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  • Schools and colleges in Punjab to remain closed on August 25 in view of the Dera verdict
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Green is their kind

As the pitfalls of global warming and jungles of concrete swarm our planet, some unknown, unsung heroes are quietly working to make our environment and world a little better20 Aug 2017 | 12:35 AM

There are two types of people in the world — the doers and the rest. Times when Mother Earth is witnessing abnormal climatic conditions and concrete jungles are fast replacing the green cover; some doers are working relentlessly to make things better for themselves, the rest and the rest of the rest.

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Eesha Duggal

There are two types of people in the world — the doers and the rest. Times when Mother Earth is witnessing abnormal climatic conditions and concrete jungles are fast replacing the green cover; some doers are working relentlessly to make things better for themselves, the rest and the rest of the rest. They are the ones who cared to stop by, smelled the roses, ploughed their own fields, then someone else's till their acts became contagious and sparked a movement. Here's to the everyday eco-heroes who refused to be non-participants, who started as one-man armies, faced the heat and still ushered in positive changes. Now in the latter part of their lives, these persons promise to leave the world a greener and finer place. 

Jungle all the way

Jagat Singh Chaudhary, a BSF soldier, had just been home on leave in the fall of 1973 when a village woman, out to get fodder, fell down a mountain and sustained fatal injuries. The incident might have been unfortunate in every way, but it wasn't anything new for Kot Malla and many other villages of Rudraprayag district of Uttarakhand, where trekking to treacherous heights for essentials like water and fodder was part of every woman's daily routine. 

The incident kept the young soldier up all night. The rest of his holidays were spent finding ways to improve the plight of the womenfolk of his village. Little did he know that what he would eventually start as an unfeigned attempt to provide respite to his fellow villagers would one day earn him a special name.

Chaudhary decided to grow plants on a wasteland his father owned, which was not just barren, but also uneven and stony. In 1980, he decided to hang up his boots and started cultivating these two barren hectares. Since no water was available in the vicinity, Jagat would walk 3 km daily, carrying water pots on his shoulders. His unbridled enthusiasm was infectious. Many others were inspired to go the ‘Jungli ‘way. Jungli was the name villagers gave the retired soldier.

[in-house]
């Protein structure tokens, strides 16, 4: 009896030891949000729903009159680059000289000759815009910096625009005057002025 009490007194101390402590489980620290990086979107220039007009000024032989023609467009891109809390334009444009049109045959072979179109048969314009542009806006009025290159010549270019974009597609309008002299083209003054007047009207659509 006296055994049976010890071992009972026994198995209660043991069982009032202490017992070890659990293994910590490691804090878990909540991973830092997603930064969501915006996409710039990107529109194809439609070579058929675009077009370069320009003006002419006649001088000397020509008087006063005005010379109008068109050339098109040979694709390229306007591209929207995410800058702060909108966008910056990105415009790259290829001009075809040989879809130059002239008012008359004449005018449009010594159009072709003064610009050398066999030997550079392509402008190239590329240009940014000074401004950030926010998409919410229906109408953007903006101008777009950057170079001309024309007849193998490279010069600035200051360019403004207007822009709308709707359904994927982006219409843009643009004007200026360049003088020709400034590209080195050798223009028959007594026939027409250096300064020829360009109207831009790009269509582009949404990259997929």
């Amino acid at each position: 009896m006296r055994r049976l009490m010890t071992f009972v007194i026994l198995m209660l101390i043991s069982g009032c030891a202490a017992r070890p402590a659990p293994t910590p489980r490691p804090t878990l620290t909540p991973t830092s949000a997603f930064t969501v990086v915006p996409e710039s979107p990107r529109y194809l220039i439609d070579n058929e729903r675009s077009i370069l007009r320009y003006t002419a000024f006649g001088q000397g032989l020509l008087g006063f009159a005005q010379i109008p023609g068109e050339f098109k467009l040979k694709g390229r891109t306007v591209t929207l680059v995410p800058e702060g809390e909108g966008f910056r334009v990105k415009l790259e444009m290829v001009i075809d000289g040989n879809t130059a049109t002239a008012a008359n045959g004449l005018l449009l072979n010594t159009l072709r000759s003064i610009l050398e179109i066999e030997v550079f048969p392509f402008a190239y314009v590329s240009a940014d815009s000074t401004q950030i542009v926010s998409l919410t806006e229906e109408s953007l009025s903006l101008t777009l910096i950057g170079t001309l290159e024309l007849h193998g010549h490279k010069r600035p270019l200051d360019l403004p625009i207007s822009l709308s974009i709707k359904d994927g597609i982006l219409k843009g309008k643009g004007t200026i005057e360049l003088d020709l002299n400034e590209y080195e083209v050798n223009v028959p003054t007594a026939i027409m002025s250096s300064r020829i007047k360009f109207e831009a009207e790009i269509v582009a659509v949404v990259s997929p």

After turning an unyielding land into a jungle of mixed plants, Jungli started planting cash crops such as ginger, turmeric, pulses, vegetables and herbs, which not only benefited the environment, but also provided livelihood to people.

Suman Saurabh, a Delhi university student, made Jungli’s work the focus of his post-graduation thesis. “There are very few people who're doing the real work. I came to know about Jagat sir from my professor. A visit to his jungle in Rudraprayag was so inspirational that I decided to study it further,” maintains Suman.

In 2007, Chaudhary was invited by HNB Garhwal University, Srinagar, to develop a model forest on the campus, which he did till 2010.

He’s been undertaking plantation activities using wood, stone and pit technology. Now 70, ‘Jungli’ says he wants to save the future generations from the ill-effects of environment change; that’s why all the efforts. 

Chamba's Chipko campaigner

Sunderlal Bahuguna’s Chipko Movement of 1981 offered meaning and purpose to many people across the country. Though working for the cause of environment since 1973, the movement marked an important event in the life of Kulbhushan Upmanyu of Kamla village in Chamba, Himachal Pradesh, who marched from Kashmir to Kohima as part of the movement. 

After school, Upmanyu decided to cultivate a piece of land in his village. A small field could not contain this young man’s dream, who refused to turn a blind eye to the problems his fellow villagers faced. Soon, he formed a development group with other villagers in 1973, where they addressed issues of villagers without any government help. He started working towards making the village self-sustainable.